Friday, December 16, 2011

Holiday Travel...WITH KIDS

Guest Blogger: C4L Instructor Scott Allison

Ah! The holiday season is upon us. Egg nog, houses decorated for the holidays, classic holiday movies (my personal favorite is A Christmas Story!), spending time with family, and travel. If you are like me, travel means traveling with kids. Any parent can attest to the fact that traveling with kids can be a daunting task during any time of the year, but can be even worse during the holiday season. Why can the holiday season be so awful for traveling with kids? Stress, obviously, but also the winter season plays a major role. Winter brings up thoughts of snowball fights, watching the kids make snow angels, sledding down a large hill (local golf courses are great places for that). Winter, for me, brings up thoughts of people forgetting how to drive in the snow, watching for snow plows, driving more carefully because of wet/frozen roads, and preparing the car with a preparedness kit…not just for a preparedness kit for the car, but also for the kids.

Preparedness kits for the cars are fairly simple to put together. According to the Illinois Department of Transportation (IDOT) Division of Traffic Safety, a car kit should include the following: a flashlight, blankets, candles, matches/lighter, empty tin can to hold the lit candles, water, extra gloves, ice scrapers, sand or kitty litter, flares, first aid kit, jumper cables, and non-perishable food. I personally recommend a collapsible snow shovel, a hand-held can opener, a set of snow boots, motor oil, and antifreeze. Some of the things in the car kit should be self-explanatory. Some of the items may not make a lot of sense at first. For instance the sand or kitty litter, these are great items to use to regain traction in places where traction is at a premium (i.e. a road with black ice). Extra gloves can come in handy in case you need dig out the car and you don’t have a shovel handy. You may ask “Why water?” Well it may freeze, but at least while it thaws you can still have liquid refreshment for your body. You could also include some Gatorade/Powerade/Propel for the people in the car and save the water for the car itself just in case you need it. Non-perishable food means granola bars, Pop-tarts, nuts, canned veggies/fruits, cereal, cereal bars, and other foods like that.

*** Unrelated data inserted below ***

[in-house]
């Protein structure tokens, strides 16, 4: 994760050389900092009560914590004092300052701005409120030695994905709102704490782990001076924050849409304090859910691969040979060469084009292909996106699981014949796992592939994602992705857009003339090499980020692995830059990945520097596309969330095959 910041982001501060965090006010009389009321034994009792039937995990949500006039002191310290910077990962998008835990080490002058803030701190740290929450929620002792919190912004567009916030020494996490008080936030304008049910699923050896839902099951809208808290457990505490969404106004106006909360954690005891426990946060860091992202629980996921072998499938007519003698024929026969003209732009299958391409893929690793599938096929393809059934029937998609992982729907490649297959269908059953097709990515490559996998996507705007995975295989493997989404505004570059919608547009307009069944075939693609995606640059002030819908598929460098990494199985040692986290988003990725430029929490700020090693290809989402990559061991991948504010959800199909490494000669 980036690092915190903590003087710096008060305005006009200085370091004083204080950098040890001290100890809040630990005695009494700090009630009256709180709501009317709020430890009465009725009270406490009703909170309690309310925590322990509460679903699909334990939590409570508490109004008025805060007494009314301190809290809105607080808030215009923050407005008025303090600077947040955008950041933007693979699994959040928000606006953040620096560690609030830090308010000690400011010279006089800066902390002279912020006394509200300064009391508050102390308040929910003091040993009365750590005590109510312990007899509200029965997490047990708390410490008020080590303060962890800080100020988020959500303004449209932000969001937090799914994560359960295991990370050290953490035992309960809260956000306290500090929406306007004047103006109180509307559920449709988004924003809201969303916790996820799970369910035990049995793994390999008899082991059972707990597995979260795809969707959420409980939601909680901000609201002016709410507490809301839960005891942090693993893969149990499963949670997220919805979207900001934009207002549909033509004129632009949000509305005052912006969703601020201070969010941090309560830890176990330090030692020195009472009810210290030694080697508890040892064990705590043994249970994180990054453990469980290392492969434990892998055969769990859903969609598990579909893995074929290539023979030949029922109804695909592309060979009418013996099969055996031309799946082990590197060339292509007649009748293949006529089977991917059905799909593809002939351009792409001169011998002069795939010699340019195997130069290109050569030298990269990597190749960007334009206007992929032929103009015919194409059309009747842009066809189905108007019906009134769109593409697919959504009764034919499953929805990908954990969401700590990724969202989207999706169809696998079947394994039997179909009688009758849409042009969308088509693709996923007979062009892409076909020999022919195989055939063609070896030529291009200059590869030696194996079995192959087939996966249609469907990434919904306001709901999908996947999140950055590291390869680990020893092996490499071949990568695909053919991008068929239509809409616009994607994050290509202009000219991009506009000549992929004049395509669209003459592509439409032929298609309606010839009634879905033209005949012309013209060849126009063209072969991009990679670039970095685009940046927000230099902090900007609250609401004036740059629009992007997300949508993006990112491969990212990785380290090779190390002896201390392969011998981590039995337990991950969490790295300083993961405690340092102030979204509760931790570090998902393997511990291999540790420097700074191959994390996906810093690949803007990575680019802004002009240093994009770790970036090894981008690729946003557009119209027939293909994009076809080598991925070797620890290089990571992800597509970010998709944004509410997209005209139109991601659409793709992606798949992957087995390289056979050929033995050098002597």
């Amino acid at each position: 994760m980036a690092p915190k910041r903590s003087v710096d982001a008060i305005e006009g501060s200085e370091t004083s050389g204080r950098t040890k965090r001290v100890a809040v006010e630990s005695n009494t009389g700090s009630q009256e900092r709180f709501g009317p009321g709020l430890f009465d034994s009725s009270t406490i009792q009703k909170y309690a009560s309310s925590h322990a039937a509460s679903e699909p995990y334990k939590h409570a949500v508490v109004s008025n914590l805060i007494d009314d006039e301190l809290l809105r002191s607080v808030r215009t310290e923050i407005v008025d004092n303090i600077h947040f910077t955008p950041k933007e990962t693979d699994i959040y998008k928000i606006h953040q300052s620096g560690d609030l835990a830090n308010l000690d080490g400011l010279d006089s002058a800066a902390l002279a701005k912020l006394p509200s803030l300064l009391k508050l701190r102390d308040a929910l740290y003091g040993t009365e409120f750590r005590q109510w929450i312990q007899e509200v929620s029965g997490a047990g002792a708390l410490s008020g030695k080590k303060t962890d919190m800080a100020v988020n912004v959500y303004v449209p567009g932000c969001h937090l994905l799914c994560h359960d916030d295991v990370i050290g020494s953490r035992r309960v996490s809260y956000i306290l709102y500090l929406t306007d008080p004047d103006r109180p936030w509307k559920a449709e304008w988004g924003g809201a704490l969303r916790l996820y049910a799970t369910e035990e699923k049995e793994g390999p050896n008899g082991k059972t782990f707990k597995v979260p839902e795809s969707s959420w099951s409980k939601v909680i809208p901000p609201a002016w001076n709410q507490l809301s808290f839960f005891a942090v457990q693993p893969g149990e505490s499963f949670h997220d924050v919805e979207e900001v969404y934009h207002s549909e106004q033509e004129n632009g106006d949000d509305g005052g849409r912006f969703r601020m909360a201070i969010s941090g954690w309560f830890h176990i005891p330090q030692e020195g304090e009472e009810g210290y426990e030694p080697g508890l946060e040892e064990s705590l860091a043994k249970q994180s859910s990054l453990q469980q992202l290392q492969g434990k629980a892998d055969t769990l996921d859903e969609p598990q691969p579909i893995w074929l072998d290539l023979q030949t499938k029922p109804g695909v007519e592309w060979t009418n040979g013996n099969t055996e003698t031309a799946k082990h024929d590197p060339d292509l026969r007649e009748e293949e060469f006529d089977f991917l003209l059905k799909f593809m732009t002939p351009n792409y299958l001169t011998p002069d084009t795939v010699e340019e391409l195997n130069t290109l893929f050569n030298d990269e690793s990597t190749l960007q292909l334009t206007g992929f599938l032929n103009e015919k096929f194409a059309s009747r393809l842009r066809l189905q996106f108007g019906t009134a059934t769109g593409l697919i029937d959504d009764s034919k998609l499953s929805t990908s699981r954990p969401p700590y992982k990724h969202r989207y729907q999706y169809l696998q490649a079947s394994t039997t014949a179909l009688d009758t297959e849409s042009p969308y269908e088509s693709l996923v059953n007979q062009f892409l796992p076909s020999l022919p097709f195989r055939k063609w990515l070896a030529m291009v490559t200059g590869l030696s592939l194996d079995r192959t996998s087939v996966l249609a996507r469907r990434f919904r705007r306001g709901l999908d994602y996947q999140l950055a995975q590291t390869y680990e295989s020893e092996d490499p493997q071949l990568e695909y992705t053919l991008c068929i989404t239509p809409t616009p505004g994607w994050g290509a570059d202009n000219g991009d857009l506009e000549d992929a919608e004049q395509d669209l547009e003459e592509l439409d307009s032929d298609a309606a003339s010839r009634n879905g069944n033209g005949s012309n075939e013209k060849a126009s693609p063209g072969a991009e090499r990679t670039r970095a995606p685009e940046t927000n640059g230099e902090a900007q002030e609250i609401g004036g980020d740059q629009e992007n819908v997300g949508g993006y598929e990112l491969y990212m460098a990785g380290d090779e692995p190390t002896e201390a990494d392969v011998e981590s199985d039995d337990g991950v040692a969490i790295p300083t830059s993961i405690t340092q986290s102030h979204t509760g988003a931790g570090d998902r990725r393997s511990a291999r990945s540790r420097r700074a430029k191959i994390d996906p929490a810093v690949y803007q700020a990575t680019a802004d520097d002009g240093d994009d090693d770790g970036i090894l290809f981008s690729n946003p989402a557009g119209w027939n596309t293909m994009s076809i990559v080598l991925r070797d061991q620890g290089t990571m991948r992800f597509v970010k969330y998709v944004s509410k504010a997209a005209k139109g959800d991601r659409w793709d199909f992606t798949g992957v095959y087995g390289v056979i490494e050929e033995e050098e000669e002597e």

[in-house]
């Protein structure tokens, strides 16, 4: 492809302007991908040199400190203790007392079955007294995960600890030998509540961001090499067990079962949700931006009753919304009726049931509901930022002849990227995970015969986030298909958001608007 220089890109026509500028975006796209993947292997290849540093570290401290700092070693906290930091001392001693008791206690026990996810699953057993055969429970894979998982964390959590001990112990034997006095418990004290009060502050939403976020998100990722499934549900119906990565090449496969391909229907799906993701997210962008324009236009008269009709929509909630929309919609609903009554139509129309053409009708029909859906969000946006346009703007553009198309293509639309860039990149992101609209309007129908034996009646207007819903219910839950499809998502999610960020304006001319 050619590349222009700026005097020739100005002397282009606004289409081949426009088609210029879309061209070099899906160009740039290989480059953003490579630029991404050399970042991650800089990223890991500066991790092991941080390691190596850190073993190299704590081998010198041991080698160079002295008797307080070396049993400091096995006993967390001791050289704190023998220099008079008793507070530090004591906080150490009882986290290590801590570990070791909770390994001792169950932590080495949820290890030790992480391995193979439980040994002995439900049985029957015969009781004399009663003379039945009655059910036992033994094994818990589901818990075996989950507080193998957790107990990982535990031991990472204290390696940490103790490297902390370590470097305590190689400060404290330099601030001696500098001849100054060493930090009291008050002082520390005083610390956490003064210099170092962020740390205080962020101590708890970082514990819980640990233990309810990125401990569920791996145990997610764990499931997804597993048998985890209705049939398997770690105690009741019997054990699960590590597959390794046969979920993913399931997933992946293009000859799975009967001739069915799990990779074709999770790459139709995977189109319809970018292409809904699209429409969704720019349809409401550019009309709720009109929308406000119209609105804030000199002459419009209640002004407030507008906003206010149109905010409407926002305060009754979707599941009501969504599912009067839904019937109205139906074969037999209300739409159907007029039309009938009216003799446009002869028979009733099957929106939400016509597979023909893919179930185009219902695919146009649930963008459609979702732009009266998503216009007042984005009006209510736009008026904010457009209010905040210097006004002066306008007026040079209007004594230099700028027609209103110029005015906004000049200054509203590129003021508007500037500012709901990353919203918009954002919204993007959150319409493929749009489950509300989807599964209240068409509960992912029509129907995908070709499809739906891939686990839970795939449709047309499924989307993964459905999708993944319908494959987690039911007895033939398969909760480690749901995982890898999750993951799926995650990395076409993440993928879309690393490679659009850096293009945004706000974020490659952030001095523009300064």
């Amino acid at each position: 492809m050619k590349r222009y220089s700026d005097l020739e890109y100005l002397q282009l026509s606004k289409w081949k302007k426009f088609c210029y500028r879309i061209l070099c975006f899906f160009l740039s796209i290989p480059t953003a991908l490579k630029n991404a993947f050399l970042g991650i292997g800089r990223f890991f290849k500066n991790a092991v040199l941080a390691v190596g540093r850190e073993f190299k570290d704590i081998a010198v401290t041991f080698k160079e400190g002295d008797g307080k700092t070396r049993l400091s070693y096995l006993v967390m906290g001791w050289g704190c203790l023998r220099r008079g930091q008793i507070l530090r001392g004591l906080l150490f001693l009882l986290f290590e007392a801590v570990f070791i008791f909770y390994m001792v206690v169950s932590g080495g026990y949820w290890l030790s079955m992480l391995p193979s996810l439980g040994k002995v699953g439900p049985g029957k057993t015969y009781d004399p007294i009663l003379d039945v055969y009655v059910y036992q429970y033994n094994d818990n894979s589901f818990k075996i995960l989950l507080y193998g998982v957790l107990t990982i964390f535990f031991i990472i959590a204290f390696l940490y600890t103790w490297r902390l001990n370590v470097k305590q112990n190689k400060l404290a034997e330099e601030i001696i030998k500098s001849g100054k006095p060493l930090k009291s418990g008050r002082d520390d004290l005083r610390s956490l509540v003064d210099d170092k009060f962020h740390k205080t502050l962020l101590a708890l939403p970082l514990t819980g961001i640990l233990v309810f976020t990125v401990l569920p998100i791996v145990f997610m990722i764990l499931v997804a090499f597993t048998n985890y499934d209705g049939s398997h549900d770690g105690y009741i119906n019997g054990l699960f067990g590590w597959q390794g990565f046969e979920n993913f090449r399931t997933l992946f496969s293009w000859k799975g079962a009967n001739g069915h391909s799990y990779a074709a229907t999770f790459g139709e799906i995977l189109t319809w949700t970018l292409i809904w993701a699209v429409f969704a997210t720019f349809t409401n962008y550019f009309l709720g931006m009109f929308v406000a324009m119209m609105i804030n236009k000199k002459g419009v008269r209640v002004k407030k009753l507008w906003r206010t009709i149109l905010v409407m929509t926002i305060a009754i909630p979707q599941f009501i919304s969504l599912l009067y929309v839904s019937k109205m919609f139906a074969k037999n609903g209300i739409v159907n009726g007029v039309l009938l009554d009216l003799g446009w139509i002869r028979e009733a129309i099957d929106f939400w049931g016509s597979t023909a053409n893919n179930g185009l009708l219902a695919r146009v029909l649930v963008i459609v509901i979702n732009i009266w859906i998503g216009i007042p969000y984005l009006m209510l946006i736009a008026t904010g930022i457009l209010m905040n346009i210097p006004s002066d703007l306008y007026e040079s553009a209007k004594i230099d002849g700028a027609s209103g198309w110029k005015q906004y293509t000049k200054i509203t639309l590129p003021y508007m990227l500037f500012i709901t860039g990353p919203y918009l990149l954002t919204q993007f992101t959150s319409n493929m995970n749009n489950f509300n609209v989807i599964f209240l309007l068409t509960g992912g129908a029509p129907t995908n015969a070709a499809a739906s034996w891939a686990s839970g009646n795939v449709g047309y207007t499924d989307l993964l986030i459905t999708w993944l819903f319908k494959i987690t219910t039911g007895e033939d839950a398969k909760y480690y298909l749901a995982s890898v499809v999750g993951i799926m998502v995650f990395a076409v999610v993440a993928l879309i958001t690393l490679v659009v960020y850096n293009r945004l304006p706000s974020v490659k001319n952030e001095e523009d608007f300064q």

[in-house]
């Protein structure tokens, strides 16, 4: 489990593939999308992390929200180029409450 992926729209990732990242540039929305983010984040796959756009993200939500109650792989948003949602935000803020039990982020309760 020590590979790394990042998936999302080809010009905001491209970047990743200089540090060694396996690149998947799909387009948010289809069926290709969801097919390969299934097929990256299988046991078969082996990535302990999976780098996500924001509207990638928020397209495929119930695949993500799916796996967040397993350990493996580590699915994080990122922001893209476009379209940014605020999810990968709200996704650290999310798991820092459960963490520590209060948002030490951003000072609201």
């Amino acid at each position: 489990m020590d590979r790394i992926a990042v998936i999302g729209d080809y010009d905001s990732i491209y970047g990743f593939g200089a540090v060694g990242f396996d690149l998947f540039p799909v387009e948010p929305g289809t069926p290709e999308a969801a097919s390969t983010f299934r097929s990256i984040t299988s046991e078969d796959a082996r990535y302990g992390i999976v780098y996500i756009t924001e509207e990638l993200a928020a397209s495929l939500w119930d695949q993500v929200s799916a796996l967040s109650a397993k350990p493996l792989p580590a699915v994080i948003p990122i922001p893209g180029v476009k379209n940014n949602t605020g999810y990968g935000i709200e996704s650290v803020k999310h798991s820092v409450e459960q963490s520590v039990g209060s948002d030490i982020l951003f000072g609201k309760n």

Preparedness doesn’t stop with the car. It continues with the kids. There are two different kits you should have available for the kids. The first kit is the parents’ survival kit for the car. This kit should include anything and everything the kid(s) would need to occupy themselves in the car so you don’t hear the dreaded “are we there yet” question 15,000 times in a four hour trip to Aunt Sandy’s condo. For example, videos, portable DVD player, game system (fresh batteries are a must), coloring books, crayons, washable markers, and picture books or novels (dependent on kid(s) age(s). The kid(s) should also have a disaster preparedness kit to take with them when they travel. It can be as simple as a backpack with some if not all of the following items: portable weather radio with a set of fresh batteries, flashlight, list of emergency numbers, granola bars or other similar non-perishable food items, water bottle, money, identification card, medications, insurance information, letter stating that those caring for the kid(s) can authorize medical care, baby wipes, and diapers if traveling with infants. A couple extra sets of clothes wouldn’t be a bad idea either. All of these things would be very beneficial not only to the immediate family, but also to those who are caring for the youngsters at the time.

So as you prepare for the holiday travel season keep the information stated above in mind especially if you are traveling with children. It may take a few extra minutes to prepare the kits, but those few extra minutes could be the difference between life and death.

Have a safe, happy, and joyous holiday season!